While male pentathletes have competed at every Olympic Games since Stockholm 1912, Steph Cook became the first women’s Olympic modern pentathlon champion 88 years later, at the Sydney 2000 Games. The Great Britain star talks us through how she combined a hectic life as a doctor with going for gold – and how her fascinating sport, rooted in Olympic history, has evolved in the modern world.
Junior doctors in British hospitals are famously, perhaps notoriously, overworked. So the idea of pulling 15-hour shifts while also putting in the amount of training required to become an Olympian might seem physically impossible. Steph Cook, however, somehow managed it, and in a sport consisting of five disciplines – fencing, swimming, show jumping, shooting and running.
“It was crazy,” Cook said with a laugh, reflecting on her years before becoming the first women’s Olympic modern pentathlon champion. “I was studying medicine at Oxford, which is where I’d taken up modern pentathlon, and once I graduated I knew I needed to make a decision.
“Was I going to continue with sport or become a junior doctor? I decided I’d try to do both. I was doing up to 100 hours a week in the hospital while still training and competing. I remember coming off a night shift and flying straight to Poland for a World Cup. Somehow I kept going.”
Combining saving lives with creeping up the world rankings, Cook was clearly a multi-tasker of the highest calibre. No wonder the Olympic sport conceived to find the best all-round athletes appealed to her.
“Growing up, I’d done a bit of riding and was a good runner, and at university I thought I’d give pentathlon a go,” she said. “I really just wanted to get back on a horse again, but I also fancied the idea of trying some new sports. I had never shot or fenced before, and my swimming was ropey. I couldn’t even do tumble turns.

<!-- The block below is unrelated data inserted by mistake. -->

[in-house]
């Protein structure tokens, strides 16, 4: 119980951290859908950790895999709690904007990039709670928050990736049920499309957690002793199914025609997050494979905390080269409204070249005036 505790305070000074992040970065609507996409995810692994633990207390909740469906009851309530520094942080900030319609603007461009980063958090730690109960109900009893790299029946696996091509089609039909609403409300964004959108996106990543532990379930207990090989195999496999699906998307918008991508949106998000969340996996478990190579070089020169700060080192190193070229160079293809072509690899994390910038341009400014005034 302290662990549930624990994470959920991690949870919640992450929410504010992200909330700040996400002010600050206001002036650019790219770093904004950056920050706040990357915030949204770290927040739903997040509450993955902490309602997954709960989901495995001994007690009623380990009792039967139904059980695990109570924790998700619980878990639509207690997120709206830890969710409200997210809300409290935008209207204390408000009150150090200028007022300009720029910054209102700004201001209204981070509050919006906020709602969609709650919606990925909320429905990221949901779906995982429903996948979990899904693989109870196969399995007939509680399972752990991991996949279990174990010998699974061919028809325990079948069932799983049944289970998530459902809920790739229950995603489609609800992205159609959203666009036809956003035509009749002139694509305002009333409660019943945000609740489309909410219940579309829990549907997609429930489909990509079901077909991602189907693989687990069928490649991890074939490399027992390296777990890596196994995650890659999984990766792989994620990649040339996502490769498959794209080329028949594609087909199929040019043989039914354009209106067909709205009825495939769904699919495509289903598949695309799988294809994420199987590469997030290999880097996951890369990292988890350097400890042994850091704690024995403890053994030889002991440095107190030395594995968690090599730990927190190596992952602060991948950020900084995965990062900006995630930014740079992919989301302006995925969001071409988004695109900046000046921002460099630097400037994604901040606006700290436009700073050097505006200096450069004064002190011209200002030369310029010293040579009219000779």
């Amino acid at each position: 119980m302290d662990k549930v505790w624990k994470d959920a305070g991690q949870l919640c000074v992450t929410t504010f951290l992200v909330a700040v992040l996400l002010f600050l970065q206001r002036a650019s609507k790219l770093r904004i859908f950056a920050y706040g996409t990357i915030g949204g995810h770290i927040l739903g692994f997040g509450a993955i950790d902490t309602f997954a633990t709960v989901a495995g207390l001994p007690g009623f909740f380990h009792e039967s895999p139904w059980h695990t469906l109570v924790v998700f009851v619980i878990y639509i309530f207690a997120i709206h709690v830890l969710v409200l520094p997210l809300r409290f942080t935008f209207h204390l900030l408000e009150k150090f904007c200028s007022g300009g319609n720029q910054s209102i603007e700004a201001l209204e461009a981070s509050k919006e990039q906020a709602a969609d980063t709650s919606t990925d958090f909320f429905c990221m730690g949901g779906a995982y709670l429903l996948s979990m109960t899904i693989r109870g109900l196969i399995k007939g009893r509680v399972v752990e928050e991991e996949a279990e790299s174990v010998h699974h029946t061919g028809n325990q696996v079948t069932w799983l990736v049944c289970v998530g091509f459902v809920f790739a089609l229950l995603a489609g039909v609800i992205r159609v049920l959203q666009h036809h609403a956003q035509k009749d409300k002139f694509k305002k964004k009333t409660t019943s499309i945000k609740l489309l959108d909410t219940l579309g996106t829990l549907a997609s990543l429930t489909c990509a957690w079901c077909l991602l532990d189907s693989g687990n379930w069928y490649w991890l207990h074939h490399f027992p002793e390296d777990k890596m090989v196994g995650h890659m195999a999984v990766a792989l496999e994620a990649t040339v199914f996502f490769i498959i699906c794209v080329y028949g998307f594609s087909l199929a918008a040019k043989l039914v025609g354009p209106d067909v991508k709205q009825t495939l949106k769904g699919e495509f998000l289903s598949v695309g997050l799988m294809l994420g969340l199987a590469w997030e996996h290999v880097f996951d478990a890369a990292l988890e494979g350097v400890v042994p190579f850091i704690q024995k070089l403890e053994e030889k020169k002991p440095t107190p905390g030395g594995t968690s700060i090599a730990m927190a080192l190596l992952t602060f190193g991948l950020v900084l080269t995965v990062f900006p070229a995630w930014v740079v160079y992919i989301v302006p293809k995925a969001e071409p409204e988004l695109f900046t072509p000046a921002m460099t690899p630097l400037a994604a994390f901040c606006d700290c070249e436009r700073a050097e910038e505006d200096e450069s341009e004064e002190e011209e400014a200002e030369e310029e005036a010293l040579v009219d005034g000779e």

“Initially it was just fun. In 1994, when I started, the women’s sport wasn’t even at the Olympics. But I watched the men with interest at Atlanta 1996, and there was a campaign to get the women’s sport included.
“I got selected for the 1997 European Championships, but it clashed with my final medical exams and I couldn’t go. When the UK lottery funding came in, and the Olympics started to look more likely, I was offered a research position by a doctor in Oxford. It meant I could still study but also fit in more training. And then we got the National Training Centre in Bath. From November 1999, I trained full time.”
Having been in the sport for only six years, Steph was still under the radar in terms of becoming a potential medallist. But the unique nature of her sport gave her a chance. “Riding and running were my strengths, but they reckon it takes 10 years to get to international level in fencing,” she said. “I